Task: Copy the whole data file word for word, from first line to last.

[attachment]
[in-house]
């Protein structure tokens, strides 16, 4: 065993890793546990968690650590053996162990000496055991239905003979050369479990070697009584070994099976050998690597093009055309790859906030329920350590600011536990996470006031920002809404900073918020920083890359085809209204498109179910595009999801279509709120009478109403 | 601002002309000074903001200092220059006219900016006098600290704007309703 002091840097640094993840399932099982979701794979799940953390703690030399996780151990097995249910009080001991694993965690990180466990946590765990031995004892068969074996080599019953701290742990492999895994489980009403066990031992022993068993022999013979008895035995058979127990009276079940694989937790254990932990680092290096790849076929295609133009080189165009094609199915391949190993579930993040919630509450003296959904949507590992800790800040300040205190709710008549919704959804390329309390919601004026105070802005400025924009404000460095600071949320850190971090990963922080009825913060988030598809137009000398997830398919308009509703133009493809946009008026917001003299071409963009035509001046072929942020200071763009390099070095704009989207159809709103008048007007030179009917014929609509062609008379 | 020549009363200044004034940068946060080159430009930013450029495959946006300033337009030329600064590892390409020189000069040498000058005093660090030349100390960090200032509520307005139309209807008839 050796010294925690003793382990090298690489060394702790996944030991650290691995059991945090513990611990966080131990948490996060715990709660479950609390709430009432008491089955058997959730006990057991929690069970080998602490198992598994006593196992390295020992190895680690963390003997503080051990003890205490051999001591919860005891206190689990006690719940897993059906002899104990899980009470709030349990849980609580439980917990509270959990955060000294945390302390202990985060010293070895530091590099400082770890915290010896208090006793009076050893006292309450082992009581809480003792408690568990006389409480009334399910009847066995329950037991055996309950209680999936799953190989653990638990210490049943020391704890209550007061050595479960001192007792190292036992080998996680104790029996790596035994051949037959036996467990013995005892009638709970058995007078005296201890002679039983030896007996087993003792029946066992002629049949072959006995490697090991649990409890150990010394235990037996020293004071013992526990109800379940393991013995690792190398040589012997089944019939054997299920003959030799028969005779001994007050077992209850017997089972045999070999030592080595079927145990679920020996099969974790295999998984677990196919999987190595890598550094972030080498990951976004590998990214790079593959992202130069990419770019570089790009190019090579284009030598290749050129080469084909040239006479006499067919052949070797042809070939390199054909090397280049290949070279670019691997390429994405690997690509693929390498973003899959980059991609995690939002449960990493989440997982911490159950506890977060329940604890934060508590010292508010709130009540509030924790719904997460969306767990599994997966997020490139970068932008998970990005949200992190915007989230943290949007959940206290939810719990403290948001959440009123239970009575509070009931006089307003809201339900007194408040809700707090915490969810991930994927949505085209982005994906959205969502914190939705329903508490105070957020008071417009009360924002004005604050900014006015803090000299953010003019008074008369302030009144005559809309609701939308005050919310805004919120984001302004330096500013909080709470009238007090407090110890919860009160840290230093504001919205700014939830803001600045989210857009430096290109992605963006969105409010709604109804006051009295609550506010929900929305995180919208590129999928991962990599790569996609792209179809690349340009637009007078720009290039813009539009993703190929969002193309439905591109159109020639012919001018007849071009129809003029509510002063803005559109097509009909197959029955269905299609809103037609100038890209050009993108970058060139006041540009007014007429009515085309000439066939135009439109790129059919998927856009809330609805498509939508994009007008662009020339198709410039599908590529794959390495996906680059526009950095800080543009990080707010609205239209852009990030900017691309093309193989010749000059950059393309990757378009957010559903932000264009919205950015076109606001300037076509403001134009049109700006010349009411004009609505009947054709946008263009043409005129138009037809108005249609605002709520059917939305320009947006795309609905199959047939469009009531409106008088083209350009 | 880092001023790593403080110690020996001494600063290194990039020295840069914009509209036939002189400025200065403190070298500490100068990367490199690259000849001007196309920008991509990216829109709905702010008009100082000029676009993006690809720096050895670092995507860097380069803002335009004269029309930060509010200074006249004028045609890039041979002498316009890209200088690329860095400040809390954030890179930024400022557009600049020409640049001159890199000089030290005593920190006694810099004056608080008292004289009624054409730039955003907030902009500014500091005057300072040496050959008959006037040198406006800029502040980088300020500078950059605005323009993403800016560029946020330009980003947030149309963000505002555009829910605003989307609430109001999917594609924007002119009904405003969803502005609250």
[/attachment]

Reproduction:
[in-house]
């Protein structure tokens, strides 16, 4: 065993890793546990968690650590053996162990000496055991239905003979050369479990070697009584070994099976050998690597093009055309790859906030329920350590600011536990996470006031920002809404900073918020920083890359085809209204498109179910595009999801279509709120009478109403 | 601002002309000074903001200092220059006219900016006098600290704007309703 002091840097640094993840399932099982979701794979799940953390703690030399996780151990097995249910009080001991694993965690990180466990946590765990031995004892068969074996080599019953701290742990492999895994489980009403066990031992022993068993022999013979008895035995058979127990009276079940694989937790254990932990680092290096790849076929295609133009080189165009094609199915391949190993579930993040919630509450003296959904949507590992800790800040300040205190709710008549919704959804390329309390919601004026105070802005400025924009404000460095600071949320850190971090990963922080009825913060988030598809137009000398997830398919308009509703133009493809946009008026917001003299071409963009035509001046072929942020200071763009390099070095704009989207159809709103008048007007030179009917014929609509062609008379 | 020549009363200044004034940068946060080159430009930013450029495959946006300033337009030329600064590892390409020189000069040498000058005093660090030349100390960090200032509520307005139309209807008839 050796010294925690003793382990090298690489060394702790996944030991650290691995059991945090513990611990966080131990948490996060715990709660479950609390709430009432008491089955058997959730006990057991929690069970080998602490198992598994006593196992390295020992190895680690963390003997503080051990003890205490051999001591919860005891206190689990006690719940897993059906002899104990899980009470709030349990849980609580439980917990509270959990955060000294945390302390202990985060010293070895530091590099400082770890915290010896208090006793009076050893006292309450082992009581809480003792408690568990006389409480009334399910009847066995329950037991055996309950209680999936799953190989653990638990210490049943020391704890209550007061050595479960001192007792190292036992080998996680104790029996790596035994051949037959036996467990013995005892009638709970058995007078005296201890002679039983030896007996087993003792029946066992002629049949072959006995490697090991649990409890150990010394235990037996020293004071013992526990109800379940393991013995690792190398040589012997089944019939054997299920003959030799028969005779001994007050077992209850017997089972045999070999030592080595079927145990679920020996099969974790295999998984677990196919999987190595890598550094972030080498990951976004590998990214790079593959992202130069990419770019570089790009190019090579284009030598290749050129080469084909040239006479006499067919052949070797042809070939390199054909090397280049290949070279670019691997390429994405690997690509693929390498973003899959980059991609995690939002449960990493989440997982911490159950506890977060329940604890934060508590010292508010709130009540509030924790719904997460969306767990599994997966997020490139970068932008998970990005949200992190915007989230943290949007959940206290939810719990403290948001959440009123239970009575509070009931006089307003809201339900007194408040809700707090915490969810991930994927949505085209982005994906959205969502914190939705329903508490105070957020008071417009009360924002004005604050900014006015803090000299953010003019008074008369302030009144005559809309609701939308005050919310805004919120984001302004330096500013909080709470009238007090407090110890919860009160840290230093504001919205700014939830803001600045989210857009430096290109992605963006969105409010709604109804006051009295609550506010929900929305995180919208590129999928991962990599790569996609792209179809690349340009637009007078720009290039813009539009993703190929969002193309439905591109159109020639012919001018007849071009129809003029509510002063803005559109097509009909197959029955269905299609809103037609100038890209050009993108970058060139006041540009007014007429009515085309000439066939135009439109790129059919998927856009809330609805498509939508994009007008662009020339198709410039599908590529794959390495996906680059526009950095800080543009990080707010609205239209852009990030900017691309093309193989010749000059950059393309990757378009957010559903932000264009919205950015076109606001300037076509403001134009049109700006010349009411004009609505009947054709946008263009043409005129138009037809108005249609605002709520059917939305320009947006795309609905199959047939469009009531409106008088083209350009 | 880092001023790593403080110690020996001494600063290194990039020295840069914009509209036939002189400025200065403190070298500490100068990367490199690259000849001007196309920008991509990216829109709905702010008009100082000029676009993006690809720096050895670092995507860097380069803002335009004269029309930060509010200074006249004028045609890039041979002498316009890209200088690329860095400040809390954030890179930024400022557009600049020409640049001159890199000089030290005593920190006694810099004056608080008292004289009624054409730039955003907030902009500014500091005057300072040496050959008959006037040198406006800029502040980088300020500078950059605005323009993403800016560029946020330009980003947030149309963000505002555009829910605003989307609430109001999917594609924007002119009904405003969803502005609250």